Many NFL players who have died in the past 20 years have been diagnosed with Chronic Traumatic Encephalopathy
By Emmanuel Cordova, Staff Writer
Over the past decades, many football players have suffered from a horrific disease called Chronic Traumatic Encephalopathy; in continues to spread as a research shows that 87 out of 91 NFL players tested positive for CTE in 2015.
CTE was discovered by Dr. Bennet Omalu, and according to an article of the New York Times, 12 NFL stars who passed away all suffered some sort of CTE. It is a disease that affects the brain and is found in athletes, military veteran, and others with a history of repetitive brain trauma. Brain trauma can cause the growth of a protein called tau that slowly kills brain cells. Possible symptoms include memory loss, confusion, impaired judgement, paranoia, impulse control problem, aggression, and dementia. These symptoms can start to show months, years or even later in a person’s lifetime, but can only be diagnosed after death by a brain-tissue analysis.
Mike Webster, who played center for the Pittsburgh Steelers for 16 seasons, past away in 2002 at 50 due to a heart attack. He was one of the first players, along with his former teammate Terry Long, to be diagnosed with CTE by Omalu. This autopsy is what sparked the ongoing conversation about players’ safety and concussion protocol.
Tyler Sash, who played with the New York Giants and won a Super Bowl with them, died in 2015 at the age of 27 due to a painkiller overdose. After his death, his family agreed to donate his brain to Boston University where researchers discovered that his CTE was in an advanced stage, which is rarely seen in people his age.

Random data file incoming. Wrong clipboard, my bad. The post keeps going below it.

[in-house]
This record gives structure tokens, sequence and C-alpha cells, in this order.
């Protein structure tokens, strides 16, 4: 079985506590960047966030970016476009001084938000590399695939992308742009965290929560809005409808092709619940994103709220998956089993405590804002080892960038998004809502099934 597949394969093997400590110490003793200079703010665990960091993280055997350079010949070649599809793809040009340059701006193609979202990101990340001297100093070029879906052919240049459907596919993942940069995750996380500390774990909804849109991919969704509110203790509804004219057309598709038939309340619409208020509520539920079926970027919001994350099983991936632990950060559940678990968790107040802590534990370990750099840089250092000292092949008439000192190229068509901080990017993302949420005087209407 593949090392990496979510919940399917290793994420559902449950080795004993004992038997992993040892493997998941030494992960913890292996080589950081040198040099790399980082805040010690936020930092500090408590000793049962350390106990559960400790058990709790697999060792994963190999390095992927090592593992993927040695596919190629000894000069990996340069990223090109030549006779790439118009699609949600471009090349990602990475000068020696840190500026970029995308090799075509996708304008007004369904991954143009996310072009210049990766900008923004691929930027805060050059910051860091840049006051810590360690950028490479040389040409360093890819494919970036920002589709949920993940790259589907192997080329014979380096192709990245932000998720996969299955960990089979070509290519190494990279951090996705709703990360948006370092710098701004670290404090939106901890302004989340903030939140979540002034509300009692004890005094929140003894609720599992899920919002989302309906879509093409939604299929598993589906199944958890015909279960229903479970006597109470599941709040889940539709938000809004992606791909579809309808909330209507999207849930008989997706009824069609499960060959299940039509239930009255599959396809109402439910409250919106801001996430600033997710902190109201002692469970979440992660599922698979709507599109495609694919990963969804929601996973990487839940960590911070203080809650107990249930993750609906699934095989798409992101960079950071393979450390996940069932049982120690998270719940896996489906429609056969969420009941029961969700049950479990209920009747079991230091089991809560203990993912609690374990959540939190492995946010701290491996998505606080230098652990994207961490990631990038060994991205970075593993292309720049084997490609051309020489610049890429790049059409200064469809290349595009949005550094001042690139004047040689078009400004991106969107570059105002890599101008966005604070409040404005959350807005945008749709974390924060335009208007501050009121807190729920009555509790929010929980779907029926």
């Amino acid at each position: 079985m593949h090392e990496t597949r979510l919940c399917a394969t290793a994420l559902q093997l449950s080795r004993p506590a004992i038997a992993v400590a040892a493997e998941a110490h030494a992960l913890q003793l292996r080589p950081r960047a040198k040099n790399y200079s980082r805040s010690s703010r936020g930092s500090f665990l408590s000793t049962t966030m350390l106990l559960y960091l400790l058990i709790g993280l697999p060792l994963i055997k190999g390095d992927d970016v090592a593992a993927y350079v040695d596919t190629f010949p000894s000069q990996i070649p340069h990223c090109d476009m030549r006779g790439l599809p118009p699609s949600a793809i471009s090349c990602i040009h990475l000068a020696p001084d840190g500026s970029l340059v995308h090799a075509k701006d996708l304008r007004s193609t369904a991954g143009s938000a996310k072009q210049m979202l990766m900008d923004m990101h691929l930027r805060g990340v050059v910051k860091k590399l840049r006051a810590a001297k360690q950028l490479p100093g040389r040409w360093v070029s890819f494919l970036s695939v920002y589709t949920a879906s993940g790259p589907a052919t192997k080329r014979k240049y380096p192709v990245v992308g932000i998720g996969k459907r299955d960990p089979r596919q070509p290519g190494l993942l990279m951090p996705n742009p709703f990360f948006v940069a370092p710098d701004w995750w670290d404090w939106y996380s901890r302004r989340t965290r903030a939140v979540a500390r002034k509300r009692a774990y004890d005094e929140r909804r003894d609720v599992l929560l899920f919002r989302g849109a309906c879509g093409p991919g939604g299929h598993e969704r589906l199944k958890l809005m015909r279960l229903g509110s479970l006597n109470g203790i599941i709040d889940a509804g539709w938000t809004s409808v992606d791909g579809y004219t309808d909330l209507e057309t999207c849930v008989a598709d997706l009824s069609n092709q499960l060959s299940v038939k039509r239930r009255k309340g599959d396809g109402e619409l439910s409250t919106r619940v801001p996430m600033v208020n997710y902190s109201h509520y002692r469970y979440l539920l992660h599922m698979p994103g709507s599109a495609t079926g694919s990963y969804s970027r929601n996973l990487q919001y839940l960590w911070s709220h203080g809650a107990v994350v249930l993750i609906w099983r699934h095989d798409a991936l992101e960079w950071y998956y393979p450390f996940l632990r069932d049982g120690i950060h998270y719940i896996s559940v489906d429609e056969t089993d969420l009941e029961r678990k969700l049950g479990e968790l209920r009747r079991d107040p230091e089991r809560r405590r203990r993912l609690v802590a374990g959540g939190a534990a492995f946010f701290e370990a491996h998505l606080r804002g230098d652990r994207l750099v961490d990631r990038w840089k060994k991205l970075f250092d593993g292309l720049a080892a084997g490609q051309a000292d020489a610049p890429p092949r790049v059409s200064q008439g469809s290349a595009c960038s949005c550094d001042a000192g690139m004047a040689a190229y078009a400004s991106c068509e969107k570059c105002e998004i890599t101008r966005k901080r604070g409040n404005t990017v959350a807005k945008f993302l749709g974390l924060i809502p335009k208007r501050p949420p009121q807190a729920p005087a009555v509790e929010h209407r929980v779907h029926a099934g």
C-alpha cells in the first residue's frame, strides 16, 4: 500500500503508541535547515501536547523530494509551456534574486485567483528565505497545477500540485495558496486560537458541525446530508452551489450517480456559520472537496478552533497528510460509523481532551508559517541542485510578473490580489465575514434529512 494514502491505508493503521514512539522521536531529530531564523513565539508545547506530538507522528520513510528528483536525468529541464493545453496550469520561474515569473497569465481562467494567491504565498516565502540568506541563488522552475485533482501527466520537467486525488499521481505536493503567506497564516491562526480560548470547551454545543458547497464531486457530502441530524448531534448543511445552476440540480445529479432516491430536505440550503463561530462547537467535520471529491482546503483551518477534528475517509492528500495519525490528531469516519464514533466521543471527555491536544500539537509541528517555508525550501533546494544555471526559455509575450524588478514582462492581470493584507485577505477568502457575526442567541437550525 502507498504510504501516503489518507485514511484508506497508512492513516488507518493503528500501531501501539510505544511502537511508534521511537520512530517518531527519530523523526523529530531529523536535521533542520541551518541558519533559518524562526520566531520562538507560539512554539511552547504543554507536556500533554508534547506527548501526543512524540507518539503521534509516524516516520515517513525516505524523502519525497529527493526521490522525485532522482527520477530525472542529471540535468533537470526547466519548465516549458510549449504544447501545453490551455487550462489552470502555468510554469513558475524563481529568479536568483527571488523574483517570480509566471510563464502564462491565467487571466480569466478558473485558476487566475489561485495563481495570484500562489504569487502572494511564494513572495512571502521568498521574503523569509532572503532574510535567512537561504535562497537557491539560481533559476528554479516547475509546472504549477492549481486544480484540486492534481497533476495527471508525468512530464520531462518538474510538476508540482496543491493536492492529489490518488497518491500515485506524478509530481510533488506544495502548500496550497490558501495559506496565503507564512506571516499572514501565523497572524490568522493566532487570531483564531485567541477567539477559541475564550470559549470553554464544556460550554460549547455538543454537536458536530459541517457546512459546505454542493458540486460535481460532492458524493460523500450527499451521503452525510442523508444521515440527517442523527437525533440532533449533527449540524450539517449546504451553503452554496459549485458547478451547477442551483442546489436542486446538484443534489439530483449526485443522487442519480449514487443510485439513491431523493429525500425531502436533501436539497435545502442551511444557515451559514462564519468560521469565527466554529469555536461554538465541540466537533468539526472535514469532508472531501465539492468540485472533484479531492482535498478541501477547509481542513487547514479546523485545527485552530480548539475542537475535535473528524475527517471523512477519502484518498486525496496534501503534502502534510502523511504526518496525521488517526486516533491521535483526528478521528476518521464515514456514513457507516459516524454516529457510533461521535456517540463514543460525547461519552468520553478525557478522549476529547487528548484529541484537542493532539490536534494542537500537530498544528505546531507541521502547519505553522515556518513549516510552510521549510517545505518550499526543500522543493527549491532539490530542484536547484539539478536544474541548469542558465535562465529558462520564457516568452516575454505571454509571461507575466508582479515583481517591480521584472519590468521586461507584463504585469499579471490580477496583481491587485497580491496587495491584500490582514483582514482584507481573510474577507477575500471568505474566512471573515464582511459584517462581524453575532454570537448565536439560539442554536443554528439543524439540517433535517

Dave Duerson, a 1985 Super Bowl champion killed himself in 2015, also at the age of 50. He had texted his ex-wife Alicia, “Please, see that my brain is given to the NFL’s brain bank.”
His ex-wife said, “I believe he himself knew that there was something wrong with him. When he was found dead they found a suicide note repeating the same request.”
Junior Seau, a 10 time All-Pro who played linebacker for the then San Diego Chargers shot himself in the chest at age 43.
Tom McHale, a former NFL lineman during the 90s, died at age 45 from an overdose of oxycodone and cocaine. According to his wife, he developed chronic pain in his shoulders and other joints, which caused him to begin to take in large doses of painkiller OxyContin. He was suffering from depression as well and started to take cocaine occasionally, so he can feel happy.
“One of the big things that CTE sufferers have is depression,” said former Steeler team physician Julian Bailes. “Many of them end up with alcohol or drug use and abuse. And probably half the time [their life ends] by suicide. So, Psychiatric evaluation, psychiatric care is a big part of trying to get ahead of the problem, I believe. There is no CTE medication.”
The NFL has been making progress in trying to reduce head injuries to its players. They have adopted rules that severely penalize head-to-head contact and targeted hits.
Valley football player Najee Morrison said, “I feel that CTE is a very scary thing because a lot of player go through it, and it can happen to anyone. It brings a little fear to me to think I can get it, but then again I try not to think about it because I know if I did, I’d probably stop playing football. But then again, since I haven’t had any concussions, I feel that I won’t get a CTE.”